My mircogreens are sitting in an old galvanized tool tray.
I ordered my microgreen seeds directly from Johnny’s Selected Seeds.
This post includes affiliate links. Reading My Tea Leaves might earn a small commission on the goods purchased through those links.
growing things is so hopeful! thanks for the reminder x
It’s nice to see tiny, green things growing. Gives me a feeling of life moving forward!
Also what a good reminder that so much of the food in our fridge is alive!
i’ve been throwing away my lettuce ends and now i need to regrow them too!
“I guess I forgot that I love twee things.” – I love this. I think that, interspersed with decidedly more visceral moments, distancing has made me burrow deep down and remember what I really love to….well, not “to do” exactly, rather what I love to throw my time at wantonly and without expectation of reciprocation. And you know what? I love being on boats and watching leaves rustle in the breeze and ballet classes and doing makeup and thinking deep thoughts in the direction of things I will likely never get to accomplish. And I somehow forgot some of those things. Because they felt overdone or co-opted or like I would lose a piece of myself that I had worked to create if I simultaneously delighted in something bound to provide little return. So I find myself miles from the sea, and so separated from the seemingly unnecessary, unproductive things that make life a little more fun that I feel almost bad for remembering them now that I’m left alone with no one near enough to discourage me. So what I’m saying is eff all that noise, I suppose. I’m with you. And while little green things have never been my twee of choice, I might grow some in solidarity anyway:) My sandwich two weeks from now might need a little lettuce, and I might just need a little whimsy.
Is there a story about hair cutting somewhere in here? My kiddo is both 3 and extremely scissor happy, and I’m dreading the day when I jump in the shower while she colors and exit the shower to find a hair cutting incident unfolding. =)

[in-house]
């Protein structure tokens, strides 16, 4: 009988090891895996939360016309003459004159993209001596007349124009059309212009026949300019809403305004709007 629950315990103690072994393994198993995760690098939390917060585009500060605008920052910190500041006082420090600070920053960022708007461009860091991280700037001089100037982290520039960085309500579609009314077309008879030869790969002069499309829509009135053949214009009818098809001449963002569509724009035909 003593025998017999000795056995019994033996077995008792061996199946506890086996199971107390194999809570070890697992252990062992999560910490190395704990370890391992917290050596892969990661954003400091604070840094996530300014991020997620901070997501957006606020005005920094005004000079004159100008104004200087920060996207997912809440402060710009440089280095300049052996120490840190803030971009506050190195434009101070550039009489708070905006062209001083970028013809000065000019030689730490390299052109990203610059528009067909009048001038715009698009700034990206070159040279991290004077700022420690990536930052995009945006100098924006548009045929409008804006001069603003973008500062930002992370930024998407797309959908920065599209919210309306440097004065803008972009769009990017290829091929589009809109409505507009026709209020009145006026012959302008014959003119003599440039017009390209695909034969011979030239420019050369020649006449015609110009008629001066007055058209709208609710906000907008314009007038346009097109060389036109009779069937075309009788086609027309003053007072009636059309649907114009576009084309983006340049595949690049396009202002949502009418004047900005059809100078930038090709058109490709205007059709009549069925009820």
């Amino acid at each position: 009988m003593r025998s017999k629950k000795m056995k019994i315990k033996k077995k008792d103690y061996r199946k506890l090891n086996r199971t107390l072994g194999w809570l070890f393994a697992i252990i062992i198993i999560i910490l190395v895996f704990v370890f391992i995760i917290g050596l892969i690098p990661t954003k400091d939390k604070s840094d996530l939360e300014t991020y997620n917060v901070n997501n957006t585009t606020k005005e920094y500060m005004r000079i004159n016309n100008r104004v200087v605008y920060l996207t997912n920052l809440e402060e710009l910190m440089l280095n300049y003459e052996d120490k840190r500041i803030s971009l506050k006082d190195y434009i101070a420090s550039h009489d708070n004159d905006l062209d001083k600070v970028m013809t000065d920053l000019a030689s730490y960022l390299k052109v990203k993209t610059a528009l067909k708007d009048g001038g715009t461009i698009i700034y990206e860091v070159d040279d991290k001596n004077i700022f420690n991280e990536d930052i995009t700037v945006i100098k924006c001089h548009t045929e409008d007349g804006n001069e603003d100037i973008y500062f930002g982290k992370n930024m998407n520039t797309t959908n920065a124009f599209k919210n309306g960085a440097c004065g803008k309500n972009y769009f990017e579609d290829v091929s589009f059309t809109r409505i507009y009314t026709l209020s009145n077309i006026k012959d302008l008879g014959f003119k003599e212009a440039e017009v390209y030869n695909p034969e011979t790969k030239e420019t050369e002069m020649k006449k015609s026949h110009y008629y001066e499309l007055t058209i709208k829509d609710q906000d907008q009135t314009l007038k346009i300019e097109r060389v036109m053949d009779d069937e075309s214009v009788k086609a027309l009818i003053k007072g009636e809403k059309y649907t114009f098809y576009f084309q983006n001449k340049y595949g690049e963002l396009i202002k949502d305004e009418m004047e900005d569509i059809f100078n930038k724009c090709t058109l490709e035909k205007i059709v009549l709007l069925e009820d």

We gave Silas a chop this week at his request, and yesterday he decided to take it a step further. Still finding small clumps of hair, but the overall damage was minimal!
Love this! I have a yard, and a garden (though I dream of the day we downsize both house & yard). Still, growing microgreens on the windowsill (finally getting their true leaves) and regrowing celery and scallions. Moved the celery to the garden (so far so good), scallions next (getting too many roots). Haven’t tried lettuce yet, but plan to since I didn’t get very good germination outside. I think growing anything is exciting! Since you can’t garden on your fire escape, I think your windowsill scrap garden is lovely. You could also try starting “houseplants” from kitchen seeds (peas, garbanzos, peppers, sprouting sweet potatoes, avocado pit). The kids might get into it. A good source for directions is author Alys Fowler.
this is great! we always re-grow our green onions. i always seem to need a green onion and never have one…
also, just want to reiterate your note about changing the water. even if you don’t, the roots will eventually (in my experience) get slimy and yucky, and you have to throw them into the compost. it’s good for a few rounds, but eventually i guess they need soil.
Comments are moderated.